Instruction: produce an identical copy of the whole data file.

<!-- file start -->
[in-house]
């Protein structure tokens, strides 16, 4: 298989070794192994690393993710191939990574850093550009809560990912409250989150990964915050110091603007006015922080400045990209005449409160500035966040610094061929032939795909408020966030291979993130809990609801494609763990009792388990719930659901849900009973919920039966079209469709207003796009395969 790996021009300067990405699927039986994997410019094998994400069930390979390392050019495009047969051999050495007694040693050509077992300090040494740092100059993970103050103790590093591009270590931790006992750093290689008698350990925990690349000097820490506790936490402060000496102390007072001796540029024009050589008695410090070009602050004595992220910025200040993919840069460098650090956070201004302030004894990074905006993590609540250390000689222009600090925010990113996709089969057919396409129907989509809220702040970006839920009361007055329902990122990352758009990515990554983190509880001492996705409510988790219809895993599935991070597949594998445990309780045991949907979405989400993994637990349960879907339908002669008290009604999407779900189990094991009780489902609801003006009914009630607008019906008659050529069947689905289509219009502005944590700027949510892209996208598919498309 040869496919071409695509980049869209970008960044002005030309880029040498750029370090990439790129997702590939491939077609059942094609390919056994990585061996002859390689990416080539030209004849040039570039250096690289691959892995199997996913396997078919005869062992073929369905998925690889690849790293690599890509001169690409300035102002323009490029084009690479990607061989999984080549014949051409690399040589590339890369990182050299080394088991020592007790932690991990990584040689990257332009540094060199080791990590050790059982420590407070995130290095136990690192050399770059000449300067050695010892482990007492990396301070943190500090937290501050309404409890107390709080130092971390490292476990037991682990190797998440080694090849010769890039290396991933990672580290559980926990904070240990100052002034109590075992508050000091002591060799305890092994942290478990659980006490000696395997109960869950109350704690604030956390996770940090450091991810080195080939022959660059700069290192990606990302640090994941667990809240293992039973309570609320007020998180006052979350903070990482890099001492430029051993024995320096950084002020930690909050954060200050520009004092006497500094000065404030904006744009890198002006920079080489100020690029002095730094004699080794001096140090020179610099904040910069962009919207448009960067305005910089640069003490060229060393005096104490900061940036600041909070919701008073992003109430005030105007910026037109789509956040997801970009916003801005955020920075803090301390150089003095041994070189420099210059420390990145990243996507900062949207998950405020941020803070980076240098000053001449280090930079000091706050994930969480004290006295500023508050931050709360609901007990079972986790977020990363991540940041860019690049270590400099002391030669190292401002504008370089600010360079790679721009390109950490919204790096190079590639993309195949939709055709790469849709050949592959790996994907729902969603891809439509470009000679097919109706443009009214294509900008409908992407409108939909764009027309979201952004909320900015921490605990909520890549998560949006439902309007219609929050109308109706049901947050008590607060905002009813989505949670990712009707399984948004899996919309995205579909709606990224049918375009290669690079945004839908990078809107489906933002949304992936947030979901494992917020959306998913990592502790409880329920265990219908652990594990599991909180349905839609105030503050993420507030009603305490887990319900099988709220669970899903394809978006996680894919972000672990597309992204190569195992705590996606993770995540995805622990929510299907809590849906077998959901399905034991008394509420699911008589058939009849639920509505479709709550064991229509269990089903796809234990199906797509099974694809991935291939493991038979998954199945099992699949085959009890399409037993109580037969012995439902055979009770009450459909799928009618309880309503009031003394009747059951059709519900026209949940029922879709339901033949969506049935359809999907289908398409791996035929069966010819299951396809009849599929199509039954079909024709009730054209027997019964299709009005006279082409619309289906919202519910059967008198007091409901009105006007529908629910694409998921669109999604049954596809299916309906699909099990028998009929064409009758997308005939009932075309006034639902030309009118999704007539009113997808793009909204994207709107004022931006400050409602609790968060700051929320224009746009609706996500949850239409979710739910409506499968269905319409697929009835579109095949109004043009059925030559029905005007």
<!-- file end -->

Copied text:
[in-house]
């Protein structure tokens, strides 16, 4: 298989070794192994690393993710191939990574850093550009809560990912409250989150990964915050110091603007006015922080400045990209005449409160500035966040610094061929032939795909408020966030291979993130809990609801494609763990009792388990719930659901849900009973919920039966079209469709207003796009395969 790996021009300067990405699927039986994997410019094998994400069930390979390392050019495009047969051999050495007694040693050509077992300090040494740092100059993970103050103790590093591009270590931790006992750093290689008698350990925990690349000097820490506790936490402060000496102390007072001796540029024009050589008695410090070009602050004595992220910025200040993919840069460098650090956070201004302030004894990074905006993590609540250390000689222009600090925010990113996709089969057919396409129907989509809220702040970006839920009361007055329902990122990352758009990515990554983190509880001492996705409510988790219809895993599935991070597949594998445990309780045991949907979405989400993994637990349960879907339908002669008290009604999407779900189990094991009780489902609801003006009914009630607008019906008659050529069947689905289509219009502005944590700027949510892209996208598919498309 040869496919071409695509980049869209970008960044002005030309880029040498750029370090990439790129997702590939491939077609059942094609390919056994990585061996002859390689990416080539030209004849040039570039250096690289691959892995199997996913396997078919005869062992073929369905998925690889690849790293690599890509001169690409300035102002323009490029084009690479990607061989999984080549014949051409690399040589590339890369990182050299080394088991020592007790932690991990990584040689990257332009540094060199080791990590050790059982420590407070995130290095136990690192050399770059000449300067050695010892482990007492990396301070943190500090937290501050309404409890107390709080130092971390490292476990037991682990190797998440080694090849010769890039290396991933990672580290559980926990904070240990100052002034109590075992508050000091002591060799305890092994942290478990659980006490000696395997109960869950109350704690604030956390996770940090450091991810080195080939022959660059700069290192990606990302640090994941667990809240293992039973309570609320007020998180006052979350903070990482890099001492430029051993024995320096950084002020930690909050954060200050520009004092006497500094000065404030904006744009890198002006920079080489100020690029002095730094004699080794001096140090020179610099904040910069962009919207448009960067305005910089640069003490060229060393005096104490900061940036600041909070919701008073992003109430005030105007910026037109789509956040997801970009916003801005955020920075803090301390150089003095041994070189420099210059420390990145990243996507900062949207998950405020941020803070980076240098000053001449280090930079000091706050994930969480004290006295500023508050931050709360609901007990079972986790977020990363991540940041860019690049270590400099002391030669190292401002504008370089600010360079790679721009390109950490919204790096190079590639993309195949939709055709790469849709050949592959790996994907729902969603891809439509470009000679097919109706443009009214294509900008409908992407409108939909764009027309979201952004909320900015921490605990909520890549998560949006439902309007219609929050109308109706049901947050008590607060905002009813989505949670990712009707399984948004899996919309995205579909709606990224049918375009290669690079945004839908990078809107489906933002949304992936947030979901494992917020959306998913990592502790409880329920265990219908652990594990599991909180349905839609105030503050993420507030009603305490887990319900099988709220669970899903394809978006996680894919972000672990597309992204190569195992705590996606993770995540995805622990929510299907809590849906077998959901399905034991008394509420699911008589058939009849639920509505479709709550064991229509269990089903796809234990199906797509099974694809991935291939493991038979998954199945099992699949085959009890399409037993109580037969012995439902055979009770009450459909799928009618309880309503009031003394009747059951059709519900026209949940029922879709339901033949969506049935359809999907289908398409791996035929069966010819299951396809009849599929199509039954079909024709009730054209027997019964299709009005006279082409619309289906919202519910059967008198007091409901009105006007529908629910694409998921669109999604049954596809299916309906699909099990028998009929064409009758997308005939009932075309006034639902030309009118999704007539009113997808793009909204994207709107004022931006400050409602609790968060700051929320224009746009609706996500949850239409979710739910409506499968269905319409697929009835579109095949109004043009059925030559029905005007």